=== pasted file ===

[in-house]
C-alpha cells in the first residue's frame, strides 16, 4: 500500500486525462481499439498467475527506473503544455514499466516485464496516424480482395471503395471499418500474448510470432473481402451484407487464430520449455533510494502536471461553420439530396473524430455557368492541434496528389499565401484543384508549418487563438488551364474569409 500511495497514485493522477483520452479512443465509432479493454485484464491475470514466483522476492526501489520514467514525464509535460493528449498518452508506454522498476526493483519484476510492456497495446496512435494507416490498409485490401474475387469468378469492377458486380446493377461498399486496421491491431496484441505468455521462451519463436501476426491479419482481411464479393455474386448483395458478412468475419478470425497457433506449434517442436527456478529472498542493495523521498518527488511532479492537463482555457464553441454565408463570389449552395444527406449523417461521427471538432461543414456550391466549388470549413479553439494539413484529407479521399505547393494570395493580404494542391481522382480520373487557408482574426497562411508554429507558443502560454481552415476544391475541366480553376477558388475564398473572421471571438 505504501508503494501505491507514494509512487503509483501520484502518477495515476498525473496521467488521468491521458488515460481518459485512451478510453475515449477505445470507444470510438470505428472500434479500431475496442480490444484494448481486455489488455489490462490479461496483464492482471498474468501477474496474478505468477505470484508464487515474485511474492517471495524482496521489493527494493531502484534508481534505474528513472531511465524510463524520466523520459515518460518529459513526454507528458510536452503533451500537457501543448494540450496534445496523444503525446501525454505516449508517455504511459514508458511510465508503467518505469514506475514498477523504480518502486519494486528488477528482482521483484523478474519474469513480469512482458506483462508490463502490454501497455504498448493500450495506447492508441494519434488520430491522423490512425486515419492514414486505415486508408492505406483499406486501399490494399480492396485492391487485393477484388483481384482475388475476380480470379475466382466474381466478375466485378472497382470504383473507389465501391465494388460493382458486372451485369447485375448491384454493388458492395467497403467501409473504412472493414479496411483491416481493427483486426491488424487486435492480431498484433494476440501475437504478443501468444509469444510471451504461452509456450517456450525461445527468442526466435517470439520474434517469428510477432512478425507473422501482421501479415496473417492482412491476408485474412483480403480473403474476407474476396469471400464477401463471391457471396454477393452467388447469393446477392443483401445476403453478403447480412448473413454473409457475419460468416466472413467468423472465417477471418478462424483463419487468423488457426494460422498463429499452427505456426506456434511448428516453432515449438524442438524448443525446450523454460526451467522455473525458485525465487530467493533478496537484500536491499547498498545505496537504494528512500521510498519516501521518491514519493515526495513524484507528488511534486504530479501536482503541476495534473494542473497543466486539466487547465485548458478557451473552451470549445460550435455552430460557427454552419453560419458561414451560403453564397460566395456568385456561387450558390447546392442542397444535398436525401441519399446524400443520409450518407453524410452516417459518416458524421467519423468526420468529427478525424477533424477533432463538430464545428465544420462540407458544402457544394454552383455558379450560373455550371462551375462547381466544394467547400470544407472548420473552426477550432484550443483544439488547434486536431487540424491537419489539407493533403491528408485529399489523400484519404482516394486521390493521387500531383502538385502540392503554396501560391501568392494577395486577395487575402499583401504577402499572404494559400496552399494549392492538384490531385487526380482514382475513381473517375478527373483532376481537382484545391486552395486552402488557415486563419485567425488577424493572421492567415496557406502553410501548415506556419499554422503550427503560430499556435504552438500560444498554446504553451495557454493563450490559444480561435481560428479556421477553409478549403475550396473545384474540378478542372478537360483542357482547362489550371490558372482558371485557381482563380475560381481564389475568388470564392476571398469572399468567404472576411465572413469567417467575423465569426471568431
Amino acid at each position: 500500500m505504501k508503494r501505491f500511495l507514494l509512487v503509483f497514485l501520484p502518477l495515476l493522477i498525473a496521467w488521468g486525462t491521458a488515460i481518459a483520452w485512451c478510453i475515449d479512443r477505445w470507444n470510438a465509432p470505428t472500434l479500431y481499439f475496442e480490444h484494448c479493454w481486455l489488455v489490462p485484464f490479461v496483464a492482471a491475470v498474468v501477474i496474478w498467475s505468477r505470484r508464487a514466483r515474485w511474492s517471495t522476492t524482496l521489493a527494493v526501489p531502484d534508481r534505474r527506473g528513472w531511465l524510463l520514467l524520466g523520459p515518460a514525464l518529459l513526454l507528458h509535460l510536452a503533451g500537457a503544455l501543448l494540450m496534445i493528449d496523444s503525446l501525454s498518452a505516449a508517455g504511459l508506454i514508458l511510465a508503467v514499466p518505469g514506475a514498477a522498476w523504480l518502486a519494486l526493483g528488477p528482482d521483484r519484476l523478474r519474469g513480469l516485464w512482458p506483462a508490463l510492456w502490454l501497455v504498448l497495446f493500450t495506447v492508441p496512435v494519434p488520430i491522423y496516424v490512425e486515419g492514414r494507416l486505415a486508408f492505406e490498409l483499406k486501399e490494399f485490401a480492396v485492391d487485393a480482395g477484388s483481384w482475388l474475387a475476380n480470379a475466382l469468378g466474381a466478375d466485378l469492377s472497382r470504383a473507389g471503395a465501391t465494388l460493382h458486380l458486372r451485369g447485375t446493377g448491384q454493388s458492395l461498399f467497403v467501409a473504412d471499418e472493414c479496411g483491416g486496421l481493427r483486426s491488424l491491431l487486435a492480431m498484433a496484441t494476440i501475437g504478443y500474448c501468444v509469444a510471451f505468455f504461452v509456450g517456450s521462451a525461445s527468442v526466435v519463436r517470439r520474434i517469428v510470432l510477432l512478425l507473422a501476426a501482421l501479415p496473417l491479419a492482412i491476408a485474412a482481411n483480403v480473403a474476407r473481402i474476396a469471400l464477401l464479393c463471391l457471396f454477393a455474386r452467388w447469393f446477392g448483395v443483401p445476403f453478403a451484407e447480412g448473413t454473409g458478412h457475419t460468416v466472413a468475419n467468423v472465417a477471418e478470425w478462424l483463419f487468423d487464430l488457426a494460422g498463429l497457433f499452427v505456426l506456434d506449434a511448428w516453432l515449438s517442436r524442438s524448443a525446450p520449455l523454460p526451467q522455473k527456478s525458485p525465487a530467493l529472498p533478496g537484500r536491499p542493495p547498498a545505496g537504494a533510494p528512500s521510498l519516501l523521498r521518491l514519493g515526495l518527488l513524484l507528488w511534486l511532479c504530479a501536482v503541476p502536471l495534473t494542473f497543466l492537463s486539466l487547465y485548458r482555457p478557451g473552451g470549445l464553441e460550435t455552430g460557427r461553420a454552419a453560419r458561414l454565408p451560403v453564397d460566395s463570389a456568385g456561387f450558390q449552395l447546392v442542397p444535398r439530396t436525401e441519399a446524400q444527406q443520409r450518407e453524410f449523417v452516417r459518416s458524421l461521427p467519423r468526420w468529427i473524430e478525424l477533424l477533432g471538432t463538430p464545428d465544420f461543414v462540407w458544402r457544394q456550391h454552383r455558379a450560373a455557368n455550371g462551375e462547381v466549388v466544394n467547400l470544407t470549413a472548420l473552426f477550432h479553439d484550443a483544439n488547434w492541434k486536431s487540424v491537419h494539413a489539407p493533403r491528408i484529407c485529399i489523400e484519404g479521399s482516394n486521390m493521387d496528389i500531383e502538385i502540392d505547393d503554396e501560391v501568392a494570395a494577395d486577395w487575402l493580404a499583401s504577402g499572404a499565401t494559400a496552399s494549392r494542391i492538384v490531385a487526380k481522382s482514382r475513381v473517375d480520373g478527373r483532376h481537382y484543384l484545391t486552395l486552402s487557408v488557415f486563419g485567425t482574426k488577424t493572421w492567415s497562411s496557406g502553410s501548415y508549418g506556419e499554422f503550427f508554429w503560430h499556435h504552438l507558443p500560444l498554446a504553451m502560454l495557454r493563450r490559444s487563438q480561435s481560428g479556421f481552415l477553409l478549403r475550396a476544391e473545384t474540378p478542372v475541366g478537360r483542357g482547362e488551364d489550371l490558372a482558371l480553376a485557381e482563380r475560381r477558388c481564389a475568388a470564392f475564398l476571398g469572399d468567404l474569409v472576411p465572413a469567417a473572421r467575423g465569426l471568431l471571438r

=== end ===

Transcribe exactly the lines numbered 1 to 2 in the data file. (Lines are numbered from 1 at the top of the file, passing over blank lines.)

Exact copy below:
[in-house]
C-alpha cells in the first residue's frame, strides 16, 4: 500500500486525462481499439498467475527506473503544455514499466516485464496516424480482395471503395471499418500474448510470432473481402451484407487464430520449455533510494502536471461553420439530396473524430455557368492541434496528389499565401484543384508549418487563438488551364474569409 500511495497514485493522477483520452479512443465509432479493454485484464491475470514466483522476492526501489520514467514525464509535460493528449498518452508506454522498476526493483519484476510492456497495446496512435494507416490498409485490401474475387469468378469492377458486380446493377461498399486496421491491431496484441505468455521462451519463436501476426491479419482481411464479393455474386448483395458478412468475419478470425497457433506449434517442436527456478529472498542493495523521498518527488511532479492537463482555457464553441454565408463570389449552395444527406449523417461521427471538432461543414456550391466549388470549413479553439494539413484529407479521399505547393494570395493580404494542391481522382480520373487557408482574426497562411508554429507558443502560454481552415476544391475541366480553376477558388475564398473572421471571438 505504501508503494501505491507514494509512487503509483501520484502518477495515476498525473496521467488521468491521458488515460481518459485512451478510453475515449477505445470507444470510438470505428472500434479500431475496442480490444484494448481486455489488455489490462490479461496483464492482471498474468501477474496474478505468477505470484508464487515474485511474492517471495524482496521489493527494493531502484534508481534505474528513472531511465524510463524520466523520459515518460518529459513526454507528458510536452503533451500537457501543448494540450496534445496523444503525446501525454505516449508517455504511459514508458511510465508503467518505469514506475514498477523504480518502486519494486528488477528482482521483484523478474519474469513480469512482458506483462508490463502490454501497455504498448493500450495506447492508441494519434488520430491522423490512425486515419492514414486505415486508408492505406483499406486501399490494399480492396485492391487485393477484388483481384482475388475476380480470379475466382466474381466478375466485378472497382470504383473507389465501391465494388460493382458486372451485369447485375448491384454493388458492395467497403467501409473504412472493414479496411483491416481493427483486426491488424487486435492480431498484433494476440501475437504478443501468444509469444510471451504461452509456450517456450525461445527468442526466435517470439520474434517469428510477432512478425507473422501482421501479415496473417492482412491476408485474412483480403480473403474476407474476396469471400464477401463471391457471396454477393452467388447469393446477392443483401445476403453478403447480412448473413454473409457475419460468416466472413467468423472465417477471418478462424483463419487468423488457426494460422498463429499452427505456426506456434511448428516453432515449438524442438524448443525446450523454460526451467522455473525458485525465487530467493533478496537484500536491499547498498545505496537504494528512500521510498519516501521518491514519493515526495513524484507528488511534486504530479501536482503541476495534473494542473497543466486539466487547465485548458478557451473552451470549445460550435455552430460557427454552419453560419458561414451560403453564397460566395456568385456561387450558390447546392442542397444535398436525401441519399446524400443520409450518407453524410452516417459518416458524421467519423468526420468529427478525424477533424477533432463538430464545428465544420462540407458544402457544394454552383455558379450560373455550371462551375462547381466544394467547400470544407472548420473552426477550432484550443483544439488547434486536431487540424491537419489539407493533403491528408485529399489523400484519404482516394486521390493521387500531383502538385502540392503554396501560391501568392494577395486577395487575402499583401504577402499572404494559400496552399494549392492538384490531385487526380482514382475513381473517375478527373483532376481537382484545391486552395486552402488557415486563419485567425488577424493572421492567415496557406502553410501548415506556419499554422503550427503560430499556435504552438500560444498554446504553451495557454493563450490559444480561435481560428479556421477553409478549403475550396473545384474540378478542372478537360483542357482547362489550371490558372482558371485557381482563380475560381481564389475568388470564392476571398469572399468567404472576411465572413469567417467575423465569426471568431